So what it does is, it draws glyphosates, heavy metals, chemicals out of the ground, so that it can actually put the soil back in a situation where it’s organic. You know, we’re taking those toxins out of the ground and we’re improving the soil. There really are so many positives for the environment, as well as from a nutritional and medical point of view. Emily: And I think as well, Ireland has one of the highest rates of glyphosate in our surface water in the EU. So, even more of a reason to get those toxins out of the ground. One member, Deborah, has asked a really important question here around community wealth. A lot of you touched on rural Ireland and how this could potentially revitalise it. Rather than talking about tax and economy and all of those kinds of things, how do we see the legalisation of cannabis putting life back into our communities? Creating changed communities that support each other and thrive and grow – pardon the pun! Is there anybody who would like to come in there? Laura Jayne, back to you.

Laura Jayne: When we were doing our Masters, we did a lot of research on farmers and farming in the West. ‘cause we see hemp as having a huge potential as a rotational crop but also as an alternative income. But one of the things we did notice was a lot of the farmers that we interviewed were under 35. Most of them had just inherited the land from their family and they didn’t want to go back to the old way of farming that had been done before. They felt that it wasn’t profitable. What they saw in hemp was that there were so many opportunities from the bio-economy, from CBD oil, from fibre… I would say hemp and cannabis are the same thing, but from the industrial hemp point of view, there’s opportunity there for farmers to increase the income on their land. And that has a knock-on effect in rural Ireland.

A lot of people are part-time farming. They might be working from home. They’d have a plot where they’d spend a few months during the summer, they might grow some hemp. So for me that’s one of the reasons why I think it has that power to revitalise rural Ireland. Also, small processors. We process CBD oil, we have a HSE (Health Service Executive) approval to process cannabinoids from cannabis sativa. And we’re a small operation. But there is an opportunity for processors like us and all around Ireland, developing their own product, developing a local product. And I suppose I think that is where there is some huge opportunity. Emily: Excellent! I just want to check in with Laura Curry Cloney, did you want to come in there?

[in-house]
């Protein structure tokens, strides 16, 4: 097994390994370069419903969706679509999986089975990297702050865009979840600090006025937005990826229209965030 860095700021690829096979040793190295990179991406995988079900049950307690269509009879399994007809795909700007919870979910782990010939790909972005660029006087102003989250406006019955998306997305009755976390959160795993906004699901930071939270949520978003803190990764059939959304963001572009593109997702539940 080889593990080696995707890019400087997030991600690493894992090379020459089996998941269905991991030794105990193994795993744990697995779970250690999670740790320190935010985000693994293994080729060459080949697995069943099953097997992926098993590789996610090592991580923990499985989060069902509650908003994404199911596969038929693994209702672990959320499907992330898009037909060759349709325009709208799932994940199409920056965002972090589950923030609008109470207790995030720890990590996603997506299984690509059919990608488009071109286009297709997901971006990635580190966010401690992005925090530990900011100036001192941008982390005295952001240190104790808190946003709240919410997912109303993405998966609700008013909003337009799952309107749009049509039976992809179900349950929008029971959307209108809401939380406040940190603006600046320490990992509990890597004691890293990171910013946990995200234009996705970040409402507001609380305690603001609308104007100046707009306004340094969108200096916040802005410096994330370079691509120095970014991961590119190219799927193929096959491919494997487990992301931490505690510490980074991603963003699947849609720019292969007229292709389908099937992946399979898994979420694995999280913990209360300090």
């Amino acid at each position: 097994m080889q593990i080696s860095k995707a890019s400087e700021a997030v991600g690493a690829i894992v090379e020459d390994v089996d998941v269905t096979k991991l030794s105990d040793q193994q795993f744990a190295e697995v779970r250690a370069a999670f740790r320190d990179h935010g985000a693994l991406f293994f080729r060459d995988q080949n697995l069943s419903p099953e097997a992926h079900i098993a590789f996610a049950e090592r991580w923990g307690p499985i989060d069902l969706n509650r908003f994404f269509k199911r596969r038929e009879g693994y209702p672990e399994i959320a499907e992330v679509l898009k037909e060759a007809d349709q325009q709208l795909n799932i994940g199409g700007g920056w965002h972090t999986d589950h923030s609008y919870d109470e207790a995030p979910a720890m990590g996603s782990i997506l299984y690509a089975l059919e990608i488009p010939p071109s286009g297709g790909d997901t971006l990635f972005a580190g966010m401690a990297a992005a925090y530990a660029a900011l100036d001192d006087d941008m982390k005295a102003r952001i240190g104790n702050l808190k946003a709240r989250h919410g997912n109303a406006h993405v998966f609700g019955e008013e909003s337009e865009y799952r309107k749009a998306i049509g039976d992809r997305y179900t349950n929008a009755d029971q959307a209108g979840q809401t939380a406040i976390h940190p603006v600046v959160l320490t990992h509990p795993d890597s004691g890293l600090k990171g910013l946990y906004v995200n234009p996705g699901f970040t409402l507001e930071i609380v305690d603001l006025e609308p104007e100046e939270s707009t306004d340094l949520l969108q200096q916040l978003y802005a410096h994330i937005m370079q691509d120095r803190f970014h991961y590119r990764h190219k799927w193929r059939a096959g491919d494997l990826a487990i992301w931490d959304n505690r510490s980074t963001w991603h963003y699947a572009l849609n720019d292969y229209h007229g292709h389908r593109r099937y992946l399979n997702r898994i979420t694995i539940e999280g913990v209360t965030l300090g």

Laura Curry Cloney: Hi everyone, thanks for having me on. Thanks for the amazing report, it looks really, really good. Just to pick up on something that Shae said, in terms of bogland and growing hemp that may not be of the best of quality.. It can potentially be used for something like hempcrete. It doesn’t necessarily have to be really good quality to do that. It can also be used as biofuel, even on very toxic soil, like for example, landfills. In Ireland alone, there’s over 300 landfills and these sites have been abandoned or are old abandoned mines. If we grew hemp there, you could then create a biofuel from the hemp that’s harvested and also heal the land. So, in those terms you can use it, even if it’s not the highest quality, for other industrial purposes. Emily: That’s great, brilliant.